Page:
I recently migrated a small/medium-sized crate from Futures 0.1 to 0.3. It was fairly easy, but there were some tricky bits and some things that were not well documented, so I think it is worth me writing up my experience.
The crate I migrated is the Rust client for the TiKV database. It is about 5500 LoC and uses futures fairly heavily (because it communicates with TiKV using gRPC and the interface to that is async).
Asynchronous programming in Rust is a large area and has been in development for some time. One of the core parts is the futures library, a standard Rust library which provides data types and functionality for programming using futures. It is essential for asynchronous programming, but it is not everything you need – you also need libraries for driving the event loop and interacting with the operating system.
Over the years, the futures library has changed a lot. A lot of older code was developed using the 0.1 series of releases and has not been updated. The more recent versions are the 0.3 series (futures-preview on crates.io). The reason for this divergence is that there are a lot of changes between 0.1 and 0.3. 0.1 is fairly stable, whereas 0.3 has been evolving rapidly. In the long term, 0.3 will turn into 1.0; parts of the library are moving into std, and the first parts have recently been stabilized (e.g., the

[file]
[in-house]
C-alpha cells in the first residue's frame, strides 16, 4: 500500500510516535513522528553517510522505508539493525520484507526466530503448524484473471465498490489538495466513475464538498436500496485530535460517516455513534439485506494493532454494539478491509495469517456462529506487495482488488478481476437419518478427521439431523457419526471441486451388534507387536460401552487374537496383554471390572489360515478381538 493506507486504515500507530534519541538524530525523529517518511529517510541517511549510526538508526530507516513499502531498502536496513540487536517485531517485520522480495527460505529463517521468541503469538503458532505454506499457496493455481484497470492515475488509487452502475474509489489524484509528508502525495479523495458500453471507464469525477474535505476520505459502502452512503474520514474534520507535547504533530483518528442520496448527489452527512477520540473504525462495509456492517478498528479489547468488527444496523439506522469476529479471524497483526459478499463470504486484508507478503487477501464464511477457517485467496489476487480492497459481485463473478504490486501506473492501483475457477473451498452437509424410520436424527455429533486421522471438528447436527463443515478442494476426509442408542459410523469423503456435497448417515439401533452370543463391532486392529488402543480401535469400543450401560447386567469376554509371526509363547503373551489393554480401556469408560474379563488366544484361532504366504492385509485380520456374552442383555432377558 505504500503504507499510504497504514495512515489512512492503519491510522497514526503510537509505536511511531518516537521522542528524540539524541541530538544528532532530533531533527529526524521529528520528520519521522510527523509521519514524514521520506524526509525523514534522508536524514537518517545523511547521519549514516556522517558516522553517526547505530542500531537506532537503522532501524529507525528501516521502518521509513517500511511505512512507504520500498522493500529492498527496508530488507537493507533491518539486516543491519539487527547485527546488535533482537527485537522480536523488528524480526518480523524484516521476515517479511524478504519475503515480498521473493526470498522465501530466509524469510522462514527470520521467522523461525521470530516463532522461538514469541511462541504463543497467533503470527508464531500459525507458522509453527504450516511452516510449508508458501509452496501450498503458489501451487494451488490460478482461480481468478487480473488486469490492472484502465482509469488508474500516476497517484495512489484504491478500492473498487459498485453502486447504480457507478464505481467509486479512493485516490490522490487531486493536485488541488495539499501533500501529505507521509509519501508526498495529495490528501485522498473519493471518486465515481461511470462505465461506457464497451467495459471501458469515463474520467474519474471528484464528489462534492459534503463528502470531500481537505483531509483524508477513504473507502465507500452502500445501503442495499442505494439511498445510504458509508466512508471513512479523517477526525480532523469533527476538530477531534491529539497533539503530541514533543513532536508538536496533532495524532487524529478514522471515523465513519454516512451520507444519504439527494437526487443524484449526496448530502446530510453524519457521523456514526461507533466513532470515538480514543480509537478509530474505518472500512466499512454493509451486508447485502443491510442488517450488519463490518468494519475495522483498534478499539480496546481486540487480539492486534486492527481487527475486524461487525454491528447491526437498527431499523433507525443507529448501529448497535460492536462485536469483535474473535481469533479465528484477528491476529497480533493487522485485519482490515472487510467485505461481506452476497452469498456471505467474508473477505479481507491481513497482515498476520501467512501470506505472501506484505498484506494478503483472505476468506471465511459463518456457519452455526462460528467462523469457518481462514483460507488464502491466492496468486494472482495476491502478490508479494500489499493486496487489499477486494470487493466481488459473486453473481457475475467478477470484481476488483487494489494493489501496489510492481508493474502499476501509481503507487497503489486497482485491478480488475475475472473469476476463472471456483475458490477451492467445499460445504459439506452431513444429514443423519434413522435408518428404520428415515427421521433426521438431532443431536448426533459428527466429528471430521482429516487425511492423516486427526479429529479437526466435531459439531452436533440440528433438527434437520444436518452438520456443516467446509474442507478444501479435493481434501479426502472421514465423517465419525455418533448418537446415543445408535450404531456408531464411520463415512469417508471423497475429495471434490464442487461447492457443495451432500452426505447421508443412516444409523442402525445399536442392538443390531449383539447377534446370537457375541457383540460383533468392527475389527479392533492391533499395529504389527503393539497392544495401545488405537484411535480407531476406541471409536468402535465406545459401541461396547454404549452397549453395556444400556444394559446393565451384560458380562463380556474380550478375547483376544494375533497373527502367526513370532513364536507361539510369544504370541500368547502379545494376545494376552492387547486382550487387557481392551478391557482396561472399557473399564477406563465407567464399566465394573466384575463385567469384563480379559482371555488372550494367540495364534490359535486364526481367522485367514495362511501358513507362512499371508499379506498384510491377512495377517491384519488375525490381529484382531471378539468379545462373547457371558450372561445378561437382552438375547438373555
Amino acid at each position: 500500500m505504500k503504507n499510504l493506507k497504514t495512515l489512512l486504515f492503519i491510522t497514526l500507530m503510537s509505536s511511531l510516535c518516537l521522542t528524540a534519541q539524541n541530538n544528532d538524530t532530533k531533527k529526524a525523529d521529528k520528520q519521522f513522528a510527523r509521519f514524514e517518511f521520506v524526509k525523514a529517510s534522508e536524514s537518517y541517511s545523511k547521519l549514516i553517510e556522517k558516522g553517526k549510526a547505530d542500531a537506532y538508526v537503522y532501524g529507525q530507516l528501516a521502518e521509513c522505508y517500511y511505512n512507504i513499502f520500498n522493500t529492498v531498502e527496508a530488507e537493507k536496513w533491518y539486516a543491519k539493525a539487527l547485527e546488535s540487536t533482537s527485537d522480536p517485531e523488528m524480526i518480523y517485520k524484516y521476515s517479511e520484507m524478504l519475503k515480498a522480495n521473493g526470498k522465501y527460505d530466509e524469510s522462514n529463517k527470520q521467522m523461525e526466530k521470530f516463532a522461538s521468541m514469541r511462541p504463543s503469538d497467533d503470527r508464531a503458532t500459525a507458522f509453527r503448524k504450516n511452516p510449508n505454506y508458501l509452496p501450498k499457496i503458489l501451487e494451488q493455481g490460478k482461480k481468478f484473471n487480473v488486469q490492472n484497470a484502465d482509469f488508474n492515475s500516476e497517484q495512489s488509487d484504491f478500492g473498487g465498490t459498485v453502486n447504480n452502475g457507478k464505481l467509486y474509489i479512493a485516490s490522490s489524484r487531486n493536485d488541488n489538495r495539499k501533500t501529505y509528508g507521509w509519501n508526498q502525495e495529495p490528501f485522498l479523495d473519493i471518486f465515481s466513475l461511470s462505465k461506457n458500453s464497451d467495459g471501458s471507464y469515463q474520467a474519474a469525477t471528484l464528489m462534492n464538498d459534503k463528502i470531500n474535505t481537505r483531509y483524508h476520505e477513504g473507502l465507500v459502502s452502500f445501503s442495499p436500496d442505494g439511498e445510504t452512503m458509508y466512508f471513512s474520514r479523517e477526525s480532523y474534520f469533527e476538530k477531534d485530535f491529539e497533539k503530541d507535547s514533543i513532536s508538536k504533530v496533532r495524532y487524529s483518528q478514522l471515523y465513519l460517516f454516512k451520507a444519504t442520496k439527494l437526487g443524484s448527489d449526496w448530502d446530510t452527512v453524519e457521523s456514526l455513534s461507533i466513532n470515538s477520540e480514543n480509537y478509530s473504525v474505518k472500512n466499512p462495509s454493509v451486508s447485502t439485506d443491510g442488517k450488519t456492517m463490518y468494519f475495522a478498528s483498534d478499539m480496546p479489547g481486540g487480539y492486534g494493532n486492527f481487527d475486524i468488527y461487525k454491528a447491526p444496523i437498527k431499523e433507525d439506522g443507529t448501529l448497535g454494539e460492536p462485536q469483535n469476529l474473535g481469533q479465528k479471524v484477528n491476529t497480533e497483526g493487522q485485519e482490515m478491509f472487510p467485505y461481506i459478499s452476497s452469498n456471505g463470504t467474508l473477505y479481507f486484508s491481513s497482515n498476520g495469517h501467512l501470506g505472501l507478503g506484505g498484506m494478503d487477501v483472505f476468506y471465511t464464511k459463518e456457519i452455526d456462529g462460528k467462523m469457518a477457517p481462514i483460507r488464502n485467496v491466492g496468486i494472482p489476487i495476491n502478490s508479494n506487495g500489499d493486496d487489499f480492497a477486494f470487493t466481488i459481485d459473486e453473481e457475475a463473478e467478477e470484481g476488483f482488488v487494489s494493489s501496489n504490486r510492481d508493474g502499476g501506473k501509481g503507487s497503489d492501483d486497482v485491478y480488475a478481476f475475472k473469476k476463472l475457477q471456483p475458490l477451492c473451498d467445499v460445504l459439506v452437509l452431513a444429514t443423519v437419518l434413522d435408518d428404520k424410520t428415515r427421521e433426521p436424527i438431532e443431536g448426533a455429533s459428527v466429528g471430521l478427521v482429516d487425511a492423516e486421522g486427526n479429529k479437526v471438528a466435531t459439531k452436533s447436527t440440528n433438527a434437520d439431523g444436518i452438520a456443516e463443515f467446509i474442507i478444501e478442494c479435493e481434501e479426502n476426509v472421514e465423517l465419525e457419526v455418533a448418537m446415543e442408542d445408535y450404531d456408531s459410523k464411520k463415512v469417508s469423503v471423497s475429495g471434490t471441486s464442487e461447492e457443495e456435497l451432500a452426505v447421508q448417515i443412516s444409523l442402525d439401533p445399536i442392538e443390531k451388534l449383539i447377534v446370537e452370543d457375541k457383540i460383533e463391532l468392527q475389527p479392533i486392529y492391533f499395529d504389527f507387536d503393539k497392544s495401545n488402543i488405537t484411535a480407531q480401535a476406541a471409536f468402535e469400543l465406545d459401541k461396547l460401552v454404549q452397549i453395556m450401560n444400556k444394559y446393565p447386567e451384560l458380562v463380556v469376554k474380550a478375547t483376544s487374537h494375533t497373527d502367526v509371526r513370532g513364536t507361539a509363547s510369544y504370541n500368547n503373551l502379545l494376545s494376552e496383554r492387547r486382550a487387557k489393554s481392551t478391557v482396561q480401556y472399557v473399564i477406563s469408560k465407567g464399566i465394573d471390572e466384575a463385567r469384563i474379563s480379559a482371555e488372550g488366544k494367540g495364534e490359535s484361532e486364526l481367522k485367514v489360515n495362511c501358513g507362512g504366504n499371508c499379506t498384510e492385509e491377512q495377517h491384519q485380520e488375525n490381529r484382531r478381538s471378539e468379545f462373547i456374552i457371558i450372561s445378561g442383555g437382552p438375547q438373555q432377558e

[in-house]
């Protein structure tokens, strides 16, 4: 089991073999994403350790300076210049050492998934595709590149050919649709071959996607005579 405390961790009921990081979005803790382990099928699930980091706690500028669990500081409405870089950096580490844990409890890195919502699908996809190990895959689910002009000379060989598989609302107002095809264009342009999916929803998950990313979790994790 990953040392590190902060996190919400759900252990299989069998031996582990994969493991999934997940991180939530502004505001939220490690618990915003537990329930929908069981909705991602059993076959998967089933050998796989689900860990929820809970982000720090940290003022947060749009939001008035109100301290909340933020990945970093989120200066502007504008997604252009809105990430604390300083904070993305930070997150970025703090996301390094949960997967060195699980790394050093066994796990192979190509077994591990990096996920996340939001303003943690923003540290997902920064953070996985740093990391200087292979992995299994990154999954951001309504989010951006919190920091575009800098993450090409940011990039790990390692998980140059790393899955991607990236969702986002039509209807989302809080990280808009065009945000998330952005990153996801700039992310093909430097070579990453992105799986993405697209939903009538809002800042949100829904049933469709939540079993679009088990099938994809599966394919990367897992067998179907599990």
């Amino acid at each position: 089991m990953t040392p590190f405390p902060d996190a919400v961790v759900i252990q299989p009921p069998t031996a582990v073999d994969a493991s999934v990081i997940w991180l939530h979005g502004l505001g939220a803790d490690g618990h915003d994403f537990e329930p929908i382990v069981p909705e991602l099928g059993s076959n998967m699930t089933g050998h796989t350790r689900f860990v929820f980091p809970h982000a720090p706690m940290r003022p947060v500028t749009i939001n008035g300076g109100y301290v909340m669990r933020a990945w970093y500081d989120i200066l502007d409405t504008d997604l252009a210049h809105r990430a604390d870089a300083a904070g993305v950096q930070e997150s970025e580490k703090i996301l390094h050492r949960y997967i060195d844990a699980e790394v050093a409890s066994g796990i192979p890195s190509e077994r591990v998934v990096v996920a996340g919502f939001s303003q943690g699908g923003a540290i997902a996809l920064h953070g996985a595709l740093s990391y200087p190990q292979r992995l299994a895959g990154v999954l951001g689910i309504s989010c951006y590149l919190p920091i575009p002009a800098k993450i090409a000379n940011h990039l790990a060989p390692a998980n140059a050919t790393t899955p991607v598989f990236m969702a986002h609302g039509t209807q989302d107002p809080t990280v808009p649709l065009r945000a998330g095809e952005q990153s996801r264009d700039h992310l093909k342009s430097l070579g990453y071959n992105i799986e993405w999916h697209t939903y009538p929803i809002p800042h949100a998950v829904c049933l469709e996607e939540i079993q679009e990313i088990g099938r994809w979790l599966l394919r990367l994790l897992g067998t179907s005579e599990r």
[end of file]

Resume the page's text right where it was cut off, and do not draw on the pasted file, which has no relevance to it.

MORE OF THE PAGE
We want the Rust client to work with stable compilers, so we limited the core library to only use features which are stable or would be soon. We did use async/await in our documentation and examples since it is so much more ergonomic, and will eventually be the recommended way to program asynchronously in Rust. As well as avoiding async/await in our library, we also depend on crates which use futures 0.1, which means we needed to use the compatibility layer a lot. Therefore, this might not be a totally typical migration.
I’m not an async expert and I think there might be ways we could make this migration (and the code in general) more idiomatic. If you have suggestions, please let me know on Twitter. If you’d like to contribute a PR, that would be even better! We would love to get more people involved with the TiKV client.